Is Crop Insurance a Safety Net or Trampoline?
A recent blog by DTN/The Progressive Farmer’s Marcia Zarley Taylor aptly titled Extreme Insurance should give taxpayers and policymakers pause.
EWG’s senior vice president of agriculture and natural resources Craig Cox explains why in today’s Ag Mag post.
The first reason is the cost of that federally subsidized Revenue Protection policy. Taxpayers are paying as much as $39 an acre to insure corn in Bartholomew County, according to the Illinois Farm Doc crop insurance tool. And taxpayers will ultimately shell out two to three times more per acre as corn prices soar in response to the drought.
The second thing that should give us pause is the Climate Corporation’s “novel TWI [Total Weather Insurance] policy,” which Taylor reports is “gaining attention – both from farmers and from policymakers who think it may be a model for a less expensive method to deliver crop insurance coverage.” Baute reported that the totally private-sector TWI insurance he bought will help boost his income this year by “filling in the deductibles in conventional [read, federally subsidized] insurance.” In other words, the TWI insurance will cover the so-called “shallow losses” that federally subsidized crop insurance doesn’t.
But these are the very same shallow losses that the farm bill proposals pending in Congress would cover with spanking new federal entitlements. Taxpayers will get the tab for most if not all of the cost of these new, unprecedented business income guarantees.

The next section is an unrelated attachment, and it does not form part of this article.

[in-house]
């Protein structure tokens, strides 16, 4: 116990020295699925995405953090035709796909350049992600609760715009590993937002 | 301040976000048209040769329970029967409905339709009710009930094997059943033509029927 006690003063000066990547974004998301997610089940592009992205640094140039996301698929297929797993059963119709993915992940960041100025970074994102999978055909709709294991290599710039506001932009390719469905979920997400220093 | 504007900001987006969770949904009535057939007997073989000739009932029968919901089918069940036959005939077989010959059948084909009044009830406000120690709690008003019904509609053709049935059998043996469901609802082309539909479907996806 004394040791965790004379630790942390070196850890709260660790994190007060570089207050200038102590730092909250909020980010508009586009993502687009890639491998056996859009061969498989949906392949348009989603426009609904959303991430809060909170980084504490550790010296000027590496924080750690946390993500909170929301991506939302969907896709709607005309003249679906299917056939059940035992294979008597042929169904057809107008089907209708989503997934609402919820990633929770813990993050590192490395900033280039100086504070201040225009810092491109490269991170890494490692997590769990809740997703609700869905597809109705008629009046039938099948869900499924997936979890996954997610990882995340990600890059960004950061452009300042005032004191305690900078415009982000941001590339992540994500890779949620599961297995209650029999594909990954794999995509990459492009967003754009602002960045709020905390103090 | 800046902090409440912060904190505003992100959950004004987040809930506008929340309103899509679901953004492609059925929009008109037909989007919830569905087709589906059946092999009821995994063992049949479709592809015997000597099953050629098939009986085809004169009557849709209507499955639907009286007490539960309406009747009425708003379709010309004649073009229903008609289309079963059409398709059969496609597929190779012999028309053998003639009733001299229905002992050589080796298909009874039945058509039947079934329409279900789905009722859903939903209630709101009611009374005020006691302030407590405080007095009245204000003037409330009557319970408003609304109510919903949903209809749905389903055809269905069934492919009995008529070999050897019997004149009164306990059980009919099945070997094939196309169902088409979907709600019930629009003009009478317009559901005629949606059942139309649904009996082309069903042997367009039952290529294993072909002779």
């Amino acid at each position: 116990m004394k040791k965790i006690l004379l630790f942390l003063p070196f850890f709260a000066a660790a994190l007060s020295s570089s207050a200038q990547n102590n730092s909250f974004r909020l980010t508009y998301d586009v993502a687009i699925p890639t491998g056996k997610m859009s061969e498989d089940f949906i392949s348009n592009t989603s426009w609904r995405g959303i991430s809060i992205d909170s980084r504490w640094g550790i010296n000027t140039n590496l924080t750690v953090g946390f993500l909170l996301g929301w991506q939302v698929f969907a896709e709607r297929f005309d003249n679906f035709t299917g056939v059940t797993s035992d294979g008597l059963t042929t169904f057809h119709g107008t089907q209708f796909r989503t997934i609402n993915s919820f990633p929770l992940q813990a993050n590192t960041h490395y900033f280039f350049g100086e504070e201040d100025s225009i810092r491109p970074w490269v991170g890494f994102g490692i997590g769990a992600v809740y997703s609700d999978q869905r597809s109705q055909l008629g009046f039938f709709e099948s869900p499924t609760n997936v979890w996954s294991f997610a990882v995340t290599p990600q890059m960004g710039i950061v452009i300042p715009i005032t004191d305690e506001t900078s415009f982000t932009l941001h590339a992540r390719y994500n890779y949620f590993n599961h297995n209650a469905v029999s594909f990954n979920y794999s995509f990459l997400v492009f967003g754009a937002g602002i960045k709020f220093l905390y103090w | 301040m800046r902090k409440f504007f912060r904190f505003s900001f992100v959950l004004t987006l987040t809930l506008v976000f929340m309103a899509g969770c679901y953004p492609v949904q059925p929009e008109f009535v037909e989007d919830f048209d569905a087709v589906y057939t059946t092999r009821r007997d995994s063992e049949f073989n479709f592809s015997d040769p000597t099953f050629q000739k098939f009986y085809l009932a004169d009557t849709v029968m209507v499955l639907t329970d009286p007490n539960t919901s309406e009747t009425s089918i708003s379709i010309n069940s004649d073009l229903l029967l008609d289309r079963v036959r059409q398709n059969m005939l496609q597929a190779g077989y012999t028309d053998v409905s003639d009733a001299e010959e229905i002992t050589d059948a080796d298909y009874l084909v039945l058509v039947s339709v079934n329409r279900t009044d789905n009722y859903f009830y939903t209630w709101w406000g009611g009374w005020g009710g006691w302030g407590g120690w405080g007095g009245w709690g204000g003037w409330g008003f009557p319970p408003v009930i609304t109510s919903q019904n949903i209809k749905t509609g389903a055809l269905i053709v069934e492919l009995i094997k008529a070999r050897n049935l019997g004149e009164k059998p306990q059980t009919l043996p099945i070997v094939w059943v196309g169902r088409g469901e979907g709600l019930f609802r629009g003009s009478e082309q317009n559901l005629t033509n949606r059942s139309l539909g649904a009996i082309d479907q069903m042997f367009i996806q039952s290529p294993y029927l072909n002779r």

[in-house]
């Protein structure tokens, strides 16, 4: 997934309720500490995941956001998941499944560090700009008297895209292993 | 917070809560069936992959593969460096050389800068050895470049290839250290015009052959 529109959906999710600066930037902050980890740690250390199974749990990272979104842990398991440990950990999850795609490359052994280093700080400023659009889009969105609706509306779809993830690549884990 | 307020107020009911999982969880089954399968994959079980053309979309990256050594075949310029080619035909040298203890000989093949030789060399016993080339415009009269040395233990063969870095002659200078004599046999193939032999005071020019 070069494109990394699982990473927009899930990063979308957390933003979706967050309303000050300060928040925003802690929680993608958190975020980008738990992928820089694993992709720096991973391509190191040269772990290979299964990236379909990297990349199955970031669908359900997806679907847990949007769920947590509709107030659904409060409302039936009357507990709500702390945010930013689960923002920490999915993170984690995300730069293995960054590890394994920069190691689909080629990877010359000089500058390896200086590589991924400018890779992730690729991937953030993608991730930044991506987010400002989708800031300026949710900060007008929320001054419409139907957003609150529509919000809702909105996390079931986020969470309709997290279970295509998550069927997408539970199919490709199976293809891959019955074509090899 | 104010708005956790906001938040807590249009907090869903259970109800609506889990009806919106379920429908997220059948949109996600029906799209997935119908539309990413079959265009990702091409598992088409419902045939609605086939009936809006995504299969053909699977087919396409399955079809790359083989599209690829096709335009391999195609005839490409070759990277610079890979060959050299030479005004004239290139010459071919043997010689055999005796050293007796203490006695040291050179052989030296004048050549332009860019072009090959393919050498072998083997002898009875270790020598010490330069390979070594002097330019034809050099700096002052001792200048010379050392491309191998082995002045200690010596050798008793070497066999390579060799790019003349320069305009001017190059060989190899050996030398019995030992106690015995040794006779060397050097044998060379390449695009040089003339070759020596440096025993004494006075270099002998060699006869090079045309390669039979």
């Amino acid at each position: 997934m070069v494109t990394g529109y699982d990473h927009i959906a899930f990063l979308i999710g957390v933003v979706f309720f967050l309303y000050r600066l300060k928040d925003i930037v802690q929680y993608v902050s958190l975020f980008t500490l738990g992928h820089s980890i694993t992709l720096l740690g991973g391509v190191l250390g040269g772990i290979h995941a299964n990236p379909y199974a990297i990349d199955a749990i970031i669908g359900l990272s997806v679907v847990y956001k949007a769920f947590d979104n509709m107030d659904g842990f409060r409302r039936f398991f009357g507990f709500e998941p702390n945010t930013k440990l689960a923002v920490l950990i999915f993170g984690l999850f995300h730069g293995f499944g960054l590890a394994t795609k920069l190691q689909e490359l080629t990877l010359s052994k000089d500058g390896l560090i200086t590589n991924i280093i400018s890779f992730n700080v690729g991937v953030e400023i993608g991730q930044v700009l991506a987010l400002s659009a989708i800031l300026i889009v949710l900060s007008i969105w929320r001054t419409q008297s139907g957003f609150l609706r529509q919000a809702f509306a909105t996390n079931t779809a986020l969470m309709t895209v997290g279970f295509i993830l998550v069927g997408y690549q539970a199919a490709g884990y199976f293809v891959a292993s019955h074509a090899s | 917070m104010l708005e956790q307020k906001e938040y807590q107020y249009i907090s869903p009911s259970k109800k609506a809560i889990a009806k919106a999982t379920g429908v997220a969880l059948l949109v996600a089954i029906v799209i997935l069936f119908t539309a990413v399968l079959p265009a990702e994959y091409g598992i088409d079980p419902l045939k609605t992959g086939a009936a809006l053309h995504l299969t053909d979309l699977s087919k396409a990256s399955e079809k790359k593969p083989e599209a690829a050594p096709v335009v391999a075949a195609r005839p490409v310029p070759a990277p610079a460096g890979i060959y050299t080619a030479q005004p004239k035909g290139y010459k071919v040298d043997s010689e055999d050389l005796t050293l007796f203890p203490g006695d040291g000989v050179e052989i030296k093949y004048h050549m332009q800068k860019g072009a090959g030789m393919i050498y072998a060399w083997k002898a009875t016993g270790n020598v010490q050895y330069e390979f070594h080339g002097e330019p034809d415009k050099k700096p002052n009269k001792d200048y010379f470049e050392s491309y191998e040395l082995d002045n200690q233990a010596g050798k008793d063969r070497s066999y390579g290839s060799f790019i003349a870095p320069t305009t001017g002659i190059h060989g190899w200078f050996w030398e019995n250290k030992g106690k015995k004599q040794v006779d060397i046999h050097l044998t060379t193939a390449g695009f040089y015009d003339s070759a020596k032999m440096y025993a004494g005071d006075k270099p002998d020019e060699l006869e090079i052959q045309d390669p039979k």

Read more at Ag Mag.
A Cedar Rapids Gazette op-ed has more on Iowa’s adopted industrial chemical model of agriculture and what must be done to clean up the state’s polluted rivers and streams.
The executive director of the Iowa Environmental Council pens an op-ed on why conservation compliance should be tied to crop insurance.
Treasury Secretary Tim Geithner told the Sunday talk shows that farm subsidies should be cut to help reduce the deficit.
The Albany Tribune reports food allergies may be linked to pesticides in tap water.
Politico has more on the high-octane fight brewing over the sale of E15.
In a new brief, R Street lays out five “dos” and five “don’ts” for the lame-duck Congress.
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